5 Types of Company Cultures
The following blog is based on the article posted August 1, 2017, on the website of Women on Business.
Millennials are now the largest age group in the US workforce. What’s more, most Millennials put great emphasis on a company’s culture when considering employment. They want to work for a company with values that align with their own.
Therefore, company culture has become the newest and best selling point for an organization. The kind of culture that companies support and breed matters more than ever.
With that in mind, here are 5 broad types of corporate culture:
This is the old-fashioned approach to the corporate environment. A traditional corporate culture relies on clearly defined roles and relationships between workers. It has a dress code, rigid hierarchies, and typical employee monetary rewards. Orders are given from the top and then implemented without much room for employee decision making or risk taking. In these types of organizations, procedures are normally standardized and strictly enforced. Due to the face of the new workforce and changing values, companies with this type of culture are likely to have trouble keeping good talent.
A big part of driving an entrepreneurial culture is creating an environment where people can act like entrepreneurs and empower themselves. Companies with an entrepreneurial environment value innovation and encourage risk-taking. This type of culture starts with hiring the right people, nurturing their skills, helping them grow, and keeping them happy by offering flexibility, transparency, open communication and advancement opportunities. It also gives employees a considerable amount of leeway in decision making and risk-taking. Currently, in the fast-moving and competitive technology industry, an entrepreneurial culture is what most organizations strive for.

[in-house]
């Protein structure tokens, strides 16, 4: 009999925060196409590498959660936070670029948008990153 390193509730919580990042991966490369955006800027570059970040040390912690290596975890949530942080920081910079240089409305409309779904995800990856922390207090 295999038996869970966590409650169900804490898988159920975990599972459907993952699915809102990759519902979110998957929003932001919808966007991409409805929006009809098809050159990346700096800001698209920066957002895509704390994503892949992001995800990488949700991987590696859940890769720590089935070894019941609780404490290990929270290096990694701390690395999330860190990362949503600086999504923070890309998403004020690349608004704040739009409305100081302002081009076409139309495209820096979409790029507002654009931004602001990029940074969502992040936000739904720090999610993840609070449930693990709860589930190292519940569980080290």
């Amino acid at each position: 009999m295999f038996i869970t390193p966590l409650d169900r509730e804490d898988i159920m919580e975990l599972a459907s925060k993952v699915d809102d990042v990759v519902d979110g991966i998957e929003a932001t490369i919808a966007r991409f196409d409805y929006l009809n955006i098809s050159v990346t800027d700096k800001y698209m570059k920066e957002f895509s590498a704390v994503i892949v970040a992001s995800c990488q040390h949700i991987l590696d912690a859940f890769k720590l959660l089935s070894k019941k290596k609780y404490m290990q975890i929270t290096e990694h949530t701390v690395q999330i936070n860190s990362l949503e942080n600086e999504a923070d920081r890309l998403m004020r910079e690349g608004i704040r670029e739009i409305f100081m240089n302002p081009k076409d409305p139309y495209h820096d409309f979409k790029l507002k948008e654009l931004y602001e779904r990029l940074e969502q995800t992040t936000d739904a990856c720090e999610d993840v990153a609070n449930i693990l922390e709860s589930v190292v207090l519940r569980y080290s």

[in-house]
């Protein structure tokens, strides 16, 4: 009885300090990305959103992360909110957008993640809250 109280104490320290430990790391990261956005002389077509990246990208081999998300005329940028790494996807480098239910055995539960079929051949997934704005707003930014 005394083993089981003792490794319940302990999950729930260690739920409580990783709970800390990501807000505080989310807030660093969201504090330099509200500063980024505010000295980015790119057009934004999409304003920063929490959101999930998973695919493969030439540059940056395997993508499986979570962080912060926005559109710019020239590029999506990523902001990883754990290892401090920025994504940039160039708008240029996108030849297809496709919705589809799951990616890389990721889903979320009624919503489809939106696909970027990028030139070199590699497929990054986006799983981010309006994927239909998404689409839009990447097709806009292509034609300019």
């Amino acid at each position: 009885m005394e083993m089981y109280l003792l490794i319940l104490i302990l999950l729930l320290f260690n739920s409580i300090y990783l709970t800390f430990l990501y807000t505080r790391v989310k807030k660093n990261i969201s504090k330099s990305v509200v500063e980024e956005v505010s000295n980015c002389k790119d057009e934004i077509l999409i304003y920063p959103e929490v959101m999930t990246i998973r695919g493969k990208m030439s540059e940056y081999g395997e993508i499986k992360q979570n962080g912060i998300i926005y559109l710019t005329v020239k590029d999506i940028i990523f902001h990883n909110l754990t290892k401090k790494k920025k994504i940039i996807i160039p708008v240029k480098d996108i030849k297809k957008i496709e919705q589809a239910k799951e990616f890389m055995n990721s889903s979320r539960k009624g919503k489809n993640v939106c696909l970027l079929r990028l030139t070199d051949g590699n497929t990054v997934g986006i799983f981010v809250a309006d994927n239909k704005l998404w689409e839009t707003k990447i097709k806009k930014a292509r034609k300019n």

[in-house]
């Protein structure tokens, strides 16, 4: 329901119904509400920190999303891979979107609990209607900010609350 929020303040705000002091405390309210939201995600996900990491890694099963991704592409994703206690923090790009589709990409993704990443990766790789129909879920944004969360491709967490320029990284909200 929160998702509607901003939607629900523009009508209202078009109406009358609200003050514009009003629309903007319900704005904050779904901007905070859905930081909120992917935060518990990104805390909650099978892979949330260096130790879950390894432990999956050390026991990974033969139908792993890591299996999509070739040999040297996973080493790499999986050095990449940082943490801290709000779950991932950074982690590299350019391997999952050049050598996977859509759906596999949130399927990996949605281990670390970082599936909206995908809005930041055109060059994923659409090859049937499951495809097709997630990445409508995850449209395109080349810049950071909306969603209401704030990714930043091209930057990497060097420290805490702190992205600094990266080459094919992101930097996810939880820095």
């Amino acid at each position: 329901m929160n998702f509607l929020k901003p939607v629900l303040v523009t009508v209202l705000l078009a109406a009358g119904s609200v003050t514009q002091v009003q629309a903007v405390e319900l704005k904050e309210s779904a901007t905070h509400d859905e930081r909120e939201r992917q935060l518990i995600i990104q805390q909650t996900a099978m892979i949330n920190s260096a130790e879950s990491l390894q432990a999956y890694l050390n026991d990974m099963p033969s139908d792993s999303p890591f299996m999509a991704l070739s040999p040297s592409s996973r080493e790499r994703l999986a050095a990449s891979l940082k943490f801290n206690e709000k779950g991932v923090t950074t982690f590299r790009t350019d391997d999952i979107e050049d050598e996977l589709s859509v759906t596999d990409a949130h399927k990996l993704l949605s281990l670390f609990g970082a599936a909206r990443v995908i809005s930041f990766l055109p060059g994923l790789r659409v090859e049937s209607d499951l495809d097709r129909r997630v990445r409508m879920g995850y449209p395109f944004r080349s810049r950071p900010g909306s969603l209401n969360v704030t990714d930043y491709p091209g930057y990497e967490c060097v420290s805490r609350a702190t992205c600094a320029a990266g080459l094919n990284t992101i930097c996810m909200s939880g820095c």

A company with a social culture puts their employees’ needs first and they’re all about team work and collaboration. Employees have access to professional development programs, training and other benefits that help them grow as individuals and bond with their coworkers. They are often committed to playing together just as hard as working together. In addition, social company cultures often encourage their employees to participate in charities and other programs for the good of their community. Organizations with a social culture build strong ties among employees to ensure they’re all invested in each other’s success.
An employment brand that conveys an organization’s strength-based workplace is quite attractive to top talent. A strengths-based brand draws job seekers who are motivated to use and develop their abilities as well as people who are dedicated to performance and thrive in a highly-driven work environment. Connecting strengths to a company’s brand and employee value proposition (EVP) not only attracts world-class candidates but also intensifies the myriad performance outcomes of a strengths-based work environment.
Horizontal corporate culture is common among start-ups because it makes for a collaborative environment and an everyone-pitch-in mindset. Individual titles are not important and the traditional roles of boss and subordinate usually don’t exist. These typically younger companies have a product or service they’re striving to provide and though they have a smaller team size that might limit their customer service capabilities, they do whatever they can to keep the customer happy—their success depends on it.